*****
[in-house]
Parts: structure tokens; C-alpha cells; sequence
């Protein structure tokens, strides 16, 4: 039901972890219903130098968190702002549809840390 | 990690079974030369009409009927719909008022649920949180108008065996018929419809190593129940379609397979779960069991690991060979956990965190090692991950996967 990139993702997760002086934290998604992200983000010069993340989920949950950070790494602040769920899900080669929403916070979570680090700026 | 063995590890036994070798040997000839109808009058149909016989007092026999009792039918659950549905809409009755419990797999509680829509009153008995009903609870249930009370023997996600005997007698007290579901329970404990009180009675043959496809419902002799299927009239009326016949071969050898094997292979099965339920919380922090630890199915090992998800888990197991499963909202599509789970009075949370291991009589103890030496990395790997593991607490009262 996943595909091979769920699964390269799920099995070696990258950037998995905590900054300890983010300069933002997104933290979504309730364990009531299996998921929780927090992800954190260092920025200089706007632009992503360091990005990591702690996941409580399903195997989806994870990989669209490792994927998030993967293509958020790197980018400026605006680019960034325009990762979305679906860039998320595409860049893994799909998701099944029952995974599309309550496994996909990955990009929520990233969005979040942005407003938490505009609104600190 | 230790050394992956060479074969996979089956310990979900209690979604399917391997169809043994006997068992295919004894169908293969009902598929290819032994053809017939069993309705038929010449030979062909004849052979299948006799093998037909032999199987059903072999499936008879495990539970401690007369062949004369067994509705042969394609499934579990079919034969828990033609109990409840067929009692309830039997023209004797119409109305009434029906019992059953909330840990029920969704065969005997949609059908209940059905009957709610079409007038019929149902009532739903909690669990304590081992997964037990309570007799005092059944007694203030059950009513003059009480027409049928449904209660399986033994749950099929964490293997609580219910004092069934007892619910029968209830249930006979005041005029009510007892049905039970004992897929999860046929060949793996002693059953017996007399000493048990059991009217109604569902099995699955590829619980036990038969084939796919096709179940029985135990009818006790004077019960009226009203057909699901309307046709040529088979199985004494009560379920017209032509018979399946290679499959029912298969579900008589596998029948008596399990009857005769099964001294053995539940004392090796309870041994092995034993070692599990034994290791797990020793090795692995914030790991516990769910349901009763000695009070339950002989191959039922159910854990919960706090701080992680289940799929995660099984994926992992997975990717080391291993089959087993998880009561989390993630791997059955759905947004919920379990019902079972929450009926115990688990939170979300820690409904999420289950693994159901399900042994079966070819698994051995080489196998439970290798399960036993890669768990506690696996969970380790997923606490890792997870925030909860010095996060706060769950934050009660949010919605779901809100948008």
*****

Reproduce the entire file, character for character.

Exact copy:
[in-house]
Parts: structure tokens; C-alpha cells; sequence
């Protein structure tokens, strides 16, 4: 039901972890219903130098968190702002549809840390 | 990690079974030369009409009927719909008022649920949180108008065996018929419809190593129940379609397979779960069991690991060979956990965190090692991950996967 990139993702997760002086934290998604992200983000010069993340989920949950950070790494602040769920899900080669929403916070979570680090700026 | 063995590890036994070798040997000839109808009058149909016989007092026999009792039918659950549905809409009755419990797999509680829509009153008995009903609870249930009370023997996600005997007698007290579901329970404990009180009675043959496809419902002799299927009239009326016949071969050898094997292979099965339920919380922090630890199915090992998800888990197991499963909202599509789970009075949370291991009589103890030496990395790997593991607490009262 996943595909091979769920699964390269799920099995070696990258950037998995905590900054300890983010300069933002997104933290979504309730364990009531299996998921929780927090992800954190260092920025200089706007632009992503360091990005990591702690996941409580399903195997989806994870990989669209490792994927998030993967293509958020790197980018400026605006680019960034325009990762979305679906860039998320595409860049893994799909998701099944029952995974599309309550496994996909990955990009929520990233969005979040942005407003938490505009609104600190 | 230790050394992956060479074969996979089956310990979900209690979604399917391997169809043994006997068992295919004894169908293969009902598929290819032994053809017939069993309705038929010449030979062909004849052979299948006799093998037909032999199987059903072999499936008879495990539970401690007369062949004369067994509705042969394609499934579990079919034969828990033609109990409840067929009692309830039997023209004797119409109305009434029906019992059953909330840990029920969704065969005997949609059908209940059905009957709610079409007038019929149902009532739903909690669990304590081992997964037990309570007799005092059944007694203030059950009513003059009480027409049928449904209660399986033994749950099929964490293997609580219910004092069934007892619910029968209830249930006979005041005029009510007892049905039970004992897929999860046929060949793996002693059953017996007399000493048990059991009217109604569902099995699955590829619980036990038969084939796919096709179940029985135990009818006790004077019960009226009203057909699901309307046709040529088979199985004494009560379920017209032509018979399946290679499959029912298969579900008589596998029948008596399990009857005769099964001294053995539940004392090796309870041994092995034993070692599990034994290791797990020793090795692995914030790991516990769910349901009763000695009070339950002989191959039922159910854990919960706090701080992680289940799929995660099984994926992992997975990717080391291993089959087993998880009561989390993630791997059955759905947004919920379990019902079972929450009926115990688990939170979300820690409904999420289950693994159901399900042994079966070819698994051995080489196998439970290798399960036993890669768990506690696996969970380790997923606490890792997870925030909860010095996060706060769950934050009660949010919605779901809100948008």